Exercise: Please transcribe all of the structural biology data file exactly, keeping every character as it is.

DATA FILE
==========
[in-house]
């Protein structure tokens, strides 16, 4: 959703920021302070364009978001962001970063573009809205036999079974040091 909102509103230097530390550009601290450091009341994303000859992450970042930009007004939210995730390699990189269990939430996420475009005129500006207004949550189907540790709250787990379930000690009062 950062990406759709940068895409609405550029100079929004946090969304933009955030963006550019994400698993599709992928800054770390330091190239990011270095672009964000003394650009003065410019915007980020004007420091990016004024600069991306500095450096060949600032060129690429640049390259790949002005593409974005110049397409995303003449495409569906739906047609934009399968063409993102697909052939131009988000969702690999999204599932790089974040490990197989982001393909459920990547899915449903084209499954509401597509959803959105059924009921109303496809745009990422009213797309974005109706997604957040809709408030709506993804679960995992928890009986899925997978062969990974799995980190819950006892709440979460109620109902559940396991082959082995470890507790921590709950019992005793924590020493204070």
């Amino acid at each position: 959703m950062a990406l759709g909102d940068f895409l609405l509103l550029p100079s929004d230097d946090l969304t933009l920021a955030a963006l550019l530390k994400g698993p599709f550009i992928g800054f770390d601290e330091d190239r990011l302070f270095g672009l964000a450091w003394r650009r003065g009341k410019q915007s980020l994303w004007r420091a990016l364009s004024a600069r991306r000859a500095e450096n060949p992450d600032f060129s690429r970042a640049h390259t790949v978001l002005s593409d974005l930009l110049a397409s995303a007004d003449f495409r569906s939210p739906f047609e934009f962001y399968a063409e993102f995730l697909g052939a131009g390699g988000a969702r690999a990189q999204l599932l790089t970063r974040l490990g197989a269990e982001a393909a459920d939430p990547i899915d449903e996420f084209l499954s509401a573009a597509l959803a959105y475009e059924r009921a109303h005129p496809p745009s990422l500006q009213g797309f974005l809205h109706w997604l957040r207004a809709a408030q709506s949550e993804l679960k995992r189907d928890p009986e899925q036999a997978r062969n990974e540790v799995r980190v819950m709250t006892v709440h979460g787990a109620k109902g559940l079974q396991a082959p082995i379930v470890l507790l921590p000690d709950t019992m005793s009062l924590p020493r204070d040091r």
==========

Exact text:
[in-house]
């Protein structure tokens, strides 16, 4: 959703920021302070364009978001962001970063573009809205036999079974040091 909102509103230097530390550009601290450091009341994303000859992450970042930009007004939210995730390699990189269990939430996420475009005129500006207004949550189907540790709250787990379930000690009062 950062990406759709940068895409609405550029100079929004946090969304933009955030963006550019994400698993599709992928800054770390330091190239990011270095672009964000003394650009003065410019915007980020004007420091990016004024600069991306500095450096060949600032060129690429640049390259790949002005593409974005110049397409995303003449495409569906739906047609934009399968063409993102697909052939131009988000969702690999999204599932790089974040490990197989982001393909459920990547899915449903084209499954509401597509959803959105059924009921109303496809745009990422009213797309974005109706997604957040809709408030709506993804679960995992928890009986899925997978062969990974799995980190819950006892709440979460109620109902559940396991082959082995470890507790921590709950019992005793924590020493204070």
């Amino acid at each position: 959703m950062a990406l759709g909102d940068f895409l609405l509103l550029p100079s929004d230097d946090l969304t933009l920021a955030a963006l550019l530390k994400g698993p599709f550009i992928g800054f770390d601290e330091d190239r990011l302070f270095g672009l964000a450091w003394r650009r003065g009341k410019q915007s980020l994303w004007r420091a990016l364009s004024a600069r991306r000859a500095e450096n060949p992450d600032f060129s690429r970042a640049h390259t790949v978001l002005s593409d974005l930009l110049a397409s995303a007004d003449f495409r569906s939210p739906f047609e934009f962001y399968a063409e993102f995730l697909g052939a131009g390699g988000a969702r690999a990189q999204l599932l790089t970063r974040l490990g197989a269990e982001a393909a459920d939430p990547i899915d449903e996420f084209l499954s509401a573009a597509l959803a959105y475009e059924r009921a109303h005129p496809p745009s990422l500006q009213g797309f974005l809205h109706w997604l957040r207004a809709a408030q709506s949550e993804l679960k995992r189907d928890p009986e899925q036999a997978r062969n990974e540790v799995r980190v819950m709250t006892v709440h979460g787990a109620k109902g559940l079974q396991a082959p082995i379930v470890l507790l921590p000690d709950t019992m005793s009062l924590p020493r204070d040091r």